You expected that, after a consequence, your son would think , “I should have just hung it up when I came in,” and “Tomorrow, I will do this when I get home.” The problem is that children with ADD/ADHD cannot think backwards in time (“I should have done it when I came in”) and cannot think forwards in time (“Tomorrow I will hang it up when I get home”). That’s the reason that consequences don’t change their behavior. It is not that your son/daughter wants to be disobedient. You are asking them to use a way of thinking that they cannot do.
Should parents just give up? Absolutely not! You can get your son or daughter to learn these behavior routines. You just have to teach it in “real time.” Here’s how to do it. Start outside the door and have your son/daughter practice hanging up coat and putting away the backpack. This cannot be done verbally; your child actually has to perform the behaviors. The only consequence is that if s/he forgets to complete the two tasks, then you schedule more practice. This system can be used any time you want your child to complete several tasks in a row. For example, it can be used to help with morning routines, packing backpacks, or getting ready in a classroom.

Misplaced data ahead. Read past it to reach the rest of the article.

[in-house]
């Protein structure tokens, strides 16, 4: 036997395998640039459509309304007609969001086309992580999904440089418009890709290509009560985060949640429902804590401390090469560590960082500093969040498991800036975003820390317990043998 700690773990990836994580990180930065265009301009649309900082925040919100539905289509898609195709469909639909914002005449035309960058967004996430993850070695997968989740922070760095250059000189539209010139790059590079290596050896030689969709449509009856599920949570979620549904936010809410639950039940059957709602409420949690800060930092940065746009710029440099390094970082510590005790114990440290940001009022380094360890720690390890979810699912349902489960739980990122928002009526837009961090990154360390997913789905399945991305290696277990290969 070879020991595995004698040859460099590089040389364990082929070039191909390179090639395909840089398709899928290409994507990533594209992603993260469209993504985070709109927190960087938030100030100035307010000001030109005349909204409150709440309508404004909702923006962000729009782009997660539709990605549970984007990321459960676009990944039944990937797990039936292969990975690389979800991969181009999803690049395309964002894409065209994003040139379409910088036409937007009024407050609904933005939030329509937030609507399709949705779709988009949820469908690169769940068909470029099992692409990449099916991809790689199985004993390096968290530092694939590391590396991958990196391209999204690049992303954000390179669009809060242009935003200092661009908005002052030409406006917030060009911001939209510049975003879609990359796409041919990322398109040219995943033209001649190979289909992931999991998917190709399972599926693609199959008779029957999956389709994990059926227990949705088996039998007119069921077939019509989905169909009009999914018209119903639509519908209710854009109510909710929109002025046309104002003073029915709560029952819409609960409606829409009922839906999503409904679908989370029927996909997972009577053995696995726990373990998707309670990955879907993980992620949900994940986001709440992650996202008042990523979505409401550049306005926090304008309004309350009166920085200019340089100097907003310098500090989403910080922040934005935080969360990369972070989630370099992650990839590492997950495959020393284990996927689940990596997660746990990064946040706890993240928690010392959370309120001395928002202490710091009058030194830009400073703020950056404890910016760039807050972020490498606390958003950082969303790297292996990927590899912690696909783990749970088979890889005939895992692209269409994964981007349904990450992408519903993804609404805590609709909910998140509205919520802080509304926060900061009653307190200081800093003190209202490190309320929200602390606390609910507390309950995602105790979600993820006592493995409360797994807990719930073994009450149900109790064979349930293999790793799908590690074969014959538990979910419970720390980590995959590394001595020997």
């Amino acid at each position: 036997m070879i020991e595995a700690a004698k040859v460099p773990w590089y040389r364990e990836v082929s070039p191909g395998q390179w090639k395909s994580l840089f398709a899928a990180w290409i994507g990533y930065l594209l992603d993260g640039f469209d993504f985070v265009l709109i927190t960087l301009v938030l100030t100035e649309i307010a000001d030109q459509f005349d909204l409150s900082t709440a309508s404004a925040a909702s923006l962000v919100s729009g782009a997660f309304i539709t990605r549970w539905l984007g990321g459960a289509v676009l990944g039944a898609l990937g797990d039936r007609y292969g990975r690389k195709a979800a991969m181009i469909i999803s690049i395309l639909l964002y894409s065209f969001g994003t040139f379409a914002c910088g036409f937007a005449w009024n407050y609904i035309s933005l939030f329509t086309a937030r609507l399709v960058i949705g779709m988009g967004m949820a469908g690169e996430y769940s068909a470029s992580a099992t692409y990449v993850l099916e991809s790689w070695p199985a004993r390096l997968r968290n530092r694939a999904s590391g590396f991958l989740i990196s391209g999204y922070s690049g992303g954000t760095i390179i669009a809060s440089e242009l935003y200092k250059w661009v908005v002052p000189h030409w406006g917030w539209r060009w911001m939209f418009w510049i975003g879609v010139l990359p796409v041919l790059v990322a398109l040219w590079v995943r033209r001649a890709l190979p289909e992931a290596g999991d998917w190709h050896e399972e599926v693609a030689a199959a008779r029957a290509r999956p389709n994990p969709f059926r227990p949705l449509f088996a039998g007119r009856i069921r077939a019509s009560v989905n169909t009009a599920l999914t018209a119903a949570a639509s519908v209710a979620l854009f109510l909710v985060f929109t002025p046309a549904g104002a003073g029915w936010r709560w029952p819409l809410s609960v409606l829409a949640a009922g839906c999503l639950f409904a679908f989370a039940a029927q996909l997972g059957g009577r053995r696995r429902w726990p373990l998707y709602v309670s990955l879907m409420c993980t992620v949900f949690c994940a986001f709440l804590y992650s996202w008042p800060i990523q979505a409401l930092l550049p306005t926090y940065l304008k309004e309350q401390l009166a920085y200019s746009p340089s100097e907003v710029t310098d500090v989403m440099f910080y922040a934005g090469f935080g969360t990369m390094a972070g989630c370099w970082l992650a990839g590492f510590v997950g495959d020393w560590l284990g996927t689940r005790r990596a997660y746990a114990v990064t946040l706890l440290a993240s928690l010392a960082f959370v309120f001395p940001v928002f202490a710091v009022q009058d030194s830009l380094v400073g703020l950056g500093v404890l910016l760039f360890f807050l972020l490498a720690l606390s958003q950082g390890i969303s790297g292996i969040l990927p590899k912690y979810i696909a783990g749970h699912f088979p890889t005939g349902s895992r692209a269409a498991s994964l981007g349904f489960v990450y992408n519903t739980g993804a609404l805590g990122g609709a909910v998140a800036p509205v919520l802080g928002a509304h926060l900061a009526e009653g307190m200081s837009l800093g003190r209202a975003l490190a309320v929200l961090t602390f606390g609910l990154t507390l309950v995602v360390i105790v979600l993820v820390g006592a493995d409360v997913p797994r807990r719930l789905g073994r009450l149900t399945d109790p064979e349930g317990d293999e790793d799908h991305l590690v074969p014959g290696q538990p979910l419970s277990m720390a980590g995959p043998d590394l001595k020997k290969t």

This process takes some time for parents. But, if you think about how much time and irritation you have put into such simple tasks, this actually might save you time! And, it helps you maintain a more positive relationship with your child. One other thing that happens for ADD/ADHD children is that once they have learned a sequence of behaviors, they tend to remember it. You won’t have to teach it again.
The important things to remember:
- Children with ADD/ADHD cannot correct their behavior by thinking about what they should have done, or by thinking about what they will do.
- The way to handle this is to teach the behaviors you want—not by talking about them but by having his/her body actually do it. Repeat it until they consistently get it right.
- The only consequence is practicing the behaviors again.
How many times have you engaged your ADD/ADHD son or daughter in a “discussion” of who is at fault. If you have, you already know that he/she never takes responsibility. Instead, the entire focus is on who “really” is at fault.
Many families have told me that the blame/responsibility arguments can go on for hours. Unfortunately, there never is any resolution. People with ADD/ADHD cannot cognitively understand their own contributions to the problem. They cannot tolerate the self criticism implied in the blame. It is always someone else’s fault.
Don’t engage in this type of argument. It is a waste of time and you will not succeed in convincing anyone. Instead, when a problem arises, consequences can be assigned without any mention of blame. If something occurs, a broken window for example, parents would announce the amount of money each participating child would need to repay. No “blame” would be assigned or discussed. If the ADD student insisted it wasn’t his/her fault, the response would be that no-one said it was his/her fault. The outcome was that he/she had to repay a certain amount. In this way, the discussion of blame was avoided but responsibility was assigned.